Almost all are in the verse form afterwards known as Shakespearean sonnet and deal in large part with a beautiful young man (the Fair Lord), a rival poet and a Dark Lady whose identities have been the subject of much debate. Some have suggested that the young man is the same as the "W.H." referred to in the publisher's dedication, possibly William Herbert, Earl of Pembroke, a patron of the stage. The rival poet is sometimes identified with Christopher Marlowe. However, no hard evidence that any of the sonnets' characters have real-life counterparts. The narrator himself could even be a fictional device and not a reflection of Shakespeare's feeling.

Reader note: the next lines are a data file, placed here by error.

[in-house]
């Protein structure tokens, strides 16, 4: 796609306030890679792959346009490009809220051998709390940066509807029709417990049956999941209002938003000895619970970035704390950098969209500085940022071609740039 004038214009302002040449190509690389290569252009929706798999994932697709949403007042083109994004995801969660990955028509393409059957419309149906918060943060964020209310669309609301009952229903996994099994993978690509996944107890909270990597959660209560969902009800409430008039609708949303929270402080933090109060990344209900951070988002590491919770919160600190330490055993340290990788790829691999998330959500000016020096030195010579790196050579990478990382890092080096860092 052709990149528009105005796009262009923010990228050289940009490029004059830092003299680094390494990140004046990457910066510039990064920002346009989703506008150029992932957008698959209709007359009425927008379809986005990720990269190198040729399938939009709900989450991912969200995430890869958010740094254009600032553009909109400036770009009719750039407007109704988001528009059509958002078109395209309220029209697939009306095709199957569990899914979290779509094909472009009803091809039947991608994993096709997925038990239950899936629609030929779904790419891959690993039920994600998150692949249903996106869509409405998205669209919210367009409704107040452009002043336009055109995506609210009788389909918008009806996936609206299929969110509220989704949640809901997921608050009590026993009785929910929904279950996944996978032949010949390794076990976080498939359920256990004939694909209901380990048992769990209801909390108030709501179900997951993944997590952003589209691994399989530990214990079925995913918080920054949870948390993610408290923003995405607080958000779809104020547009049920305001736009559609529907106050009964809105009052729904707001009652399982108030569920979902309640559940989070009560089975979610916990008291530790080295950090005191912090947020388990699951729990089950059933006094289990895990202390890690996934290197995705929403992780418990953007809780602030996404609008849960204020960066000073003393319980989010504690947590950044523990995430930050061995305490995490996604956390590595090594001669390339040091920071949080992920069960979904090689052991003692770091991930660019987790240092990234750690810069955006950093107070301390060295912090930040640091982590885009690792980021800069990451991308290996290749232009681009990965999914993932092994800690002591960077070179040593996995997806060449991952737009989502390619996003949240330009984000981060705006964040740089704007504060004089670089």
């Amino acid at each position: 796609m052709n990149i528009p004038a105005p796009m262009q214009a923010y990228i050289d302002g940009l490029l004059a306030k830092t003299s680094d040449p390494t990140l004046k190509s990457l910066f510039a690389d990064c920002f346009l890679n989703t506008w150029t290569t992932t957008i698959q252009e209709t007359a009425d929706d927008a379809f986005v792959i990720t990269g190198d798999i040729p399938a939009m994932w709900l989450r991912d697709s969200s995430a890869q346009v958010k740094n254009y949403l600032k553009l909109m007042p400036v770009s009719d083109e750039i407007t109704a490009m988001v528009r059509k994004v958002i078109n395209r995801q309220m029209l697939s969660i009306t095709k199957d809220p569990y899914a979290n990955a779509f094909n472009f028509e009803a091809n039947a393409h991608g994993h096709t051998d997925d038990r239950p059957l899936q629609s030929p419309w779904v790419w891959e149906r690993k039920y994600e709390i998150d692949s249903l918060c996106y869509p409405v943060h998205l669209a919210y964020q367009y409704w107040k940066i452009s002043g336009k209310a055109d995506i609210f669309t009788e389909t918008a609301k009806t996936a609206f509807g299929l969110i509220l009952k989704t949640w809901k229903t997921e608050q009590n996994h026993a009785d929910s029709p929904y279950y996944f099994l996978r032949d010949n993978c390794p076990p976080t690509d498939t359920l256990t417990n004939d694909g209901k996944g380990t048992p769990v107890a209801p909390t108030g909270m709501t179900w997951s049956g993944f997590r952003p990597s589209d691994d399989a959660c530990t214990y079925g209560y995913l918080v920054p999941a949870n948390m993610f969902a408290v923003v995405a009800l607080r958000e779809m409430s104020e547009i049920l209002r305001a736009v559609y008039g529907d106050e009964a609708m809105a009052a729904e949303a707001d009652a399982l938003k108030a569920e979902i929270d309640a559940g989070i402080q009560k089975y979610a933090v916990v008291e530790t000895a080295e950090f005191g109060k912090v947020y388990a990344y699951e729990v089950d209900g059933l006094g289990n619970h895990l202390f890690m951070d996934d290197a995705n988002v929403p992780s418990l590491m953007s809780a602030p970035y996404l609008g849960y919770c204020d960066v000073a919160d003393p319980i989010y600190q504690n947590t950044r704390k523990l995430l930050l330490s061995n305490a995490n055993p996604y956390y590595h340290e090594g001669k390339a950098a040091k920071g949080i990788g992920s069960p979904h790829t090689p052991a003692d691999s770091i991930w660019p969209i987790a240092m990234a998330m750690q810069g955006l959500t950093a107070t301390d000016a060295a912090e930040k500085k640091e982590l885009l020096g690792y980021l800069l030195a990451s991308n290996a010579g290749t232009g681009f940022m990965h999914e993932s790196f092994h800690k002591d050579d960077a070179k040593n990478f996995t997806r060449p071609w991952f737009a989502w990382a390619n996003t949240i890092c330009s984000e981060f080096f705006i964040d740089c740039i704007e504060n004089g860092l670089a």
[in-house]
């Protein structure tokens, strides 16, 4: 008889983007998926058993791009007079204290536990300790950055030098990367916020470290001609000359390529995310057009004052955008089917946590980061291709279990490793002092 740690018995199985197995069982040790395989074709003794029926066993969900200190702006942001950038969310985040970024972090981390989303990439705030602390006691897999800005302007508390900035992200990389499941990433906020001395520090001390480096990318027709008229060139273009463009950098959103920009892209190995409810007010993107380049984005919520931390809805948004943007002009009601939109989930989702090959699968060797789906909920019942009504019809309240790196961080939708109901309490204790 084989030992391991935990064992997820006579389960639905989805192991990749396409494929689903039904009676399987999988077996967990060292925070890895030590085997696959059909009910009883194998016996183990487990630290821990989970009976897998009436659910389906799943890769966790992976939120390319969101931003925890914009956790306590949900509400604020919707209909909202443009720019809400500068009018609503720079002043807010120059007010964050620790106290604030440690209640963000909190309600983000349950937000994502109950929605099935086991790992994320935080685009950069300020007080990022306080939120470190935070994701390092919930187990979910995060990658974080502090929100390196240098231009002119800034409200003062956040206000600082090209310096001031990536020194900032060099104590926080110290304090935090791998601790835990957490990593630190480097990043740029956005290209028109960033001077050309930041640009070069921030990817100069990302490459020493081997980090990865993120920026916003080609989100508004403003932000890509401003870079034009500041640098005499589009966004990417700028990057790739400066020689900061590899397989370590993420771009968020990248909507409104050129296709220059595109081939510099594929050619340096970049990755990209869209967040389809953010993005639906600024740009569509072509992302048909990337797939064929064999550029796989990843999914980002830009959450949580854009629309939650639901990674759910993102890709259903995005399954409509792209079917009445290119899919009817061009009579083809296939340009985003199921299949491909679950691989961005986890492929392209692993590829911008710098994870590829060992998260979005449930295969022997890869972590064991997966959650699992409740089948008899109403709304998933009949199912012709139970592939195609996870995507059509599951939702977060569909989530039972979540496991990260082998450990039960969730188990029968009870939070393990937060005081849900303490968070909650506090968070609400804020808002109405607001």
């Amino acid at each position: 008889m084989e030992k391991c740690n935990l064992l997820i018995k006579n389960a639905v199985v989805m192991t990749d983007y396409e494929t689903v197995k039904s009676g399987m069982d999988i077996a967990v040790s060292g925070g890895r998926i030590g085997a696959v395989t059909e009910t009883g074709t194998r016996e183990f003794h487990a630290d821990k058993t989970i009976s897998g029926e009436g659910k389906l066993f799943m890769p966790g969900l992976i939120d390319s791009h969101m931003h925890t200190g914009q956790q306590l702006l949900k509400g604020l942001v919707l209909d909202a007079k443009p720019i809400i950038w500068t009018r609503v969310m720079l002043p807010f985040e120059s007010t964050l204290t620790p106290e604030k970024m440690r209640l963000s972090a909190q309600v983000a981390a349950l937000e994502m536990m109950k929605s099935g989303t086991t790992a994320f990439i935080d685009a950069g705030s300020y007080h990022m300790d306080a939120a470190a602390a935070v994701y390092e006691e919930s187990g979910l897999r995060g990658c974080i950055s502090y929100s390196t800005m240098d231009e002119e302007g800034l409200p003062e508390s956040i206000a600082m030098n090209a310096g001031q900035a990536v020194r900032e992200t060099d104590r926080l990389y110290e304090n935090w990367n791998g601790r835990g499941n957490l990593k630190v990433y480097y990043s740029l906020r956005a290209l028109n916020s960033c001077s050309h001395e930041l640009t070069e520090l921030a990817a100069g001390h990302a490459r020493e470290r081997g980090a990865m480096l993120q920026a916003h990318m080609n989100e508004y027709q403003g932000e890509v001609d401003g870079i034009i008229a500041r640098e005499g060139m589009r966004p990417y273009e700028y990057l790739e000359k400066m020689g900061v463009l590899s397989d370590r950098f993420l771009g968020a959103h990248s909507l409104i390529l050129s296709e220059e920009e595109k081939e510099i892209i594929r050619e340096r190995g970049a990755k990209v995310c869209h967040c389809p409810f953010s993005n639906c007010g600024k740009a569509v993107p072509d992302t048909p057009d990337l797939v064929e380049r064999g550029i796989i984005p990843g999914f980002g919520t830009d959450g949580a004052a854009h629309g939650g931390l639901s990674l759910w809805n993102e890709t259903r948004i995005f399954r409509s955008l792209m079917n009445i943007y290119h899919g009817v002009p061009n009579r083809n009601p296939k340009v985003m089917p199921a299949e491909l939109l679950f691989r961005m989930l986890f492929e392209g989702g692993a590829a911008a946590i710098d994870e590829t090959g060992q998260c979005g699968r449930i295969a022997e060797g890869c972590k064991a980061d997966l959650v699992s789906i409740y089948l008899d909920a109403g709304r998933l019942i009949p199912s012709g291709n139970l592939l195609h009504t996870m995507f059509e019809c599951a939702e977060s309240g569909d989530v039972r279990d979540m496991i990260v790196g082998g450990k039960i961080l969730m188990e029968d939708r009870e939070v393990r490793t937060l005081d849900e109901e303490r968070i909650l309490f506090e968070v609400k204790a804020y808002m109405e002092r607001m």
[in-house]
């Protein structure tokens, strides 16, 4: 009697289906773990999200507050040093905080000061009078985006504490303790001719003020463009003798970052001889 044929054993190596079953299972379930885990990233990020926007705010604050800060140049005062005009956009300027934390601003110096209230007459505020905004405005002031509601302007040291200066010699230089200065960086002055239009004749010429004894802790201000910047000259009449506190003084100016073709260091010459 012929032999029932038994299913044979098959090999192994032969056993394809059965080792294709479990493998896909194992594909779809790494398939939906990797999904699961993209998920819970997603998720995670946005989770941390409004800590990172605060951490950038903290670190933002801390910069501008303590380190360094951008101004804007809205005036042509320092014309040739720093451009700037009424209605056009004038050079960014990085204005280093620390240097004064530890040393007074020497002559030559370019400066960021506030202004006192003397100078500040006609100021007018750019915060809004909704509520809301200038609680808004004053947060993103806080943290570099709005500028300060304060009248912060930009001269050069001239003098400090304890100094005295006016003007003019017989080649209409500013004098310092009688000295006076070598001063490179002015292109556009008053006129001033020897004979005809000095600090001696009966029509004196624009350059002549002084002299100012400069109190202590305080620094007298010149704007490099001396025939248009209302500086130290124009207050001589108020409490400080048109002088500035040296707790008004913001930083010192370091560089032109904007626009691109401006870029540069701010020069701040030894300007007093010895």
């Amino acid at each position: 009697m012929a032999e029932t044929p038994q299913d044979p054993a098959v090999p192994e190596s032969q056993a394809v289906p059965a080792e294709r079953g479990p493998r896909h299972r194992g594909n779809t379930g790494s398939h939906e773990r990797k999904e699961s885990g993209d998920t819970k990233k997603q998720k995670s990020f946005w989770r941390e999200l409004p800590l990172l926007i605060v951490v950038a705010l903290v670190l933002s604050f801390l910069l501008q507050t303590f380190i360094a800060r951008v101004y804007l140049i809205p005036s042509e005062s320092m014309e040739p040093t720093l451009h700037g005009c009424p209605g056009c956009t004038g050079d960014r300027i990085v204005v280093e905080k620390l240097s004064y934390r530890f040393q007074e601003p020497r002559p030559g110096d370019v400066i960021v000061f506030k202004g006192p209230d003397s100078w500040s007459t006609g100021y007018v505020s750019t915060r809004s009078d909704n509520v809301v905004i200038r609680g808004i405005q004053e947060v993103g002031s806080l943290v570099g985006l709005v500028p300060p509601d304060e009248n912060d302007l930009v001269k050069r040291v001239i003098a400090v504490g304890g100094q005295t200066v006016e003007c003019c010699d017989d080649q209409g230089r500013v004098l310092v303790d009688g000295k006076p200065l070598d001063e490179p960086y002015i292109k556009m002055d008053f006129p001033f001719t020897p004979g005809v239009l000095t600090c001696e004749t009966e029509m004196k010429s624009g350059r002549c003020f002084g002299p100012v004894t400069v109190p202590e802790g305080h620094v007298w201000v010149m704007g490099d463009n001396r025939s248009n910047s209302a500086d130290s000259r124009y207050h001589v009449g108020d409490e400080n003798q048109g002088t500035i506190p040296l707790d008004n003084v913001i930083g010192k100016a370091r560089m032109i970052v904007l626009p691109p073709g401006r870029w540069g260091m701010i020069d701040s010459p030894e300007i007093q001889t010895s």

Shakespeare's repeated declarations of love for the young man are charged with a fine homoerotic sensitivity, full of passion and thinly veiled allusions to sexuality, going as far as practically stripping the boy naked in (20), although others prefer to see them as supreme expressions of Platonic love, deliberately contrasted with the carnal attractiveness of that woman who Shakespeare elusively calls the Dark Lady and presumably other women.
Quotations (With Number of Sonnet)